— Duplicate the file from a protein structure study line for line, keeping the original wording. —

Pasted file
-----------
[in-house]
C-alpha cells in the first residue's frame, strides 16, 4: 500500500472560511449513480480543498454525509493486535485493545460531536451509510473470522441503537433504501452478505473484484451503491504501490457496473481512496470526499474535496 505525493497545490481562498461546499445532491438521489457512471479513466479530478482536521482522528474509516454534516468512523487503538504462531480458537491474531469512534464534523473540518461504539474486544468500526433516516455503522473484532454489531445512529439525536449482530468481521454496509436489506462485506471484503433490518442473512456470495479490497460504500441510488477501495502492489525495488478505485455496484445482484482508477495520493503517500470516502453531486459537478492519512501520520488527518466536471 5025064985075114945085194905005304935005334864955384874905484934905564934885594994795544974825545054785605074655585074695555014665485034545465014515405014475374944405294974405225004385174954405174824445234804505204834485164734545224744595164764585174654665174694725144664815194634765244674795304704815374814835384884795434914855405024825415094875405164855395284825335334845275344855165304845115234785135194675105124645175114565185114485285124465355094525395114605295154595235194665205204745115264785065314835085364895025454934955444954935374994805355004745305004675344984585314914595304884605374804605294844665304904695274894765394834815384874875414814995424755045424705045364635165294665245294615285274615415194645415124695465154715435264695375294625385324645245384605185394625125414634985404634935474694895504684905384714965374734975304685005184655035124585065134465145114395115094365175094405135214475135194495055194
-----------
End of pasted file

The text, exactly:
[in-house]
C-alpha cells in the first residue's frame, strides 16, 4: 500500500472560511449513480480543498454525509493486535485493545460531536451509510473470522441503537433504501452478505473484484451503491504501490457496473481512496470526499474535496 505525493497545490481562498461546499445532491438521489457512471479513466479530478482536521482522528474509516454534516468512523487503538504462531480458537491474531469512534464534523473540518461504539474486544468500526433516516455503522473484532454489531445512529439525536449482530468481521454496509436489506462485506471484503433490518442473512456470495479490497460504500441510488477501495502492489525495488478505485455496484445482484482508477495520493503517500470516502453531486459537478492519512501520520488527518466536471 5025064985075114945085194905005304935005334864955384874905484934905564934885594994795544974825545054785605074655585074695555014665485034545465014515405014475374944405294974405225004385174954405174824445234804505204834485164734545224744595164764585174654665174694725144664815194634765244674795304704815374814835384884795434914855405024825415094875405164855395284825335334845275344855165304845115234785135194675105124645175114565185114485285124465355094525395114605295154595235194665205204745115264785065314835085364895025454934955444954935374994805355004745305004675344984585314914595304884605374804605294844665304904695274894765394834815384874875414814995424755045424705045364635165294665245294615285274615415194645415124695465154715435264695375294625385324645245384605185394625125414634985404634935474694895504684905384714965374734975304685005184655035124585065134465145114395115094365175094405135214475135194495055194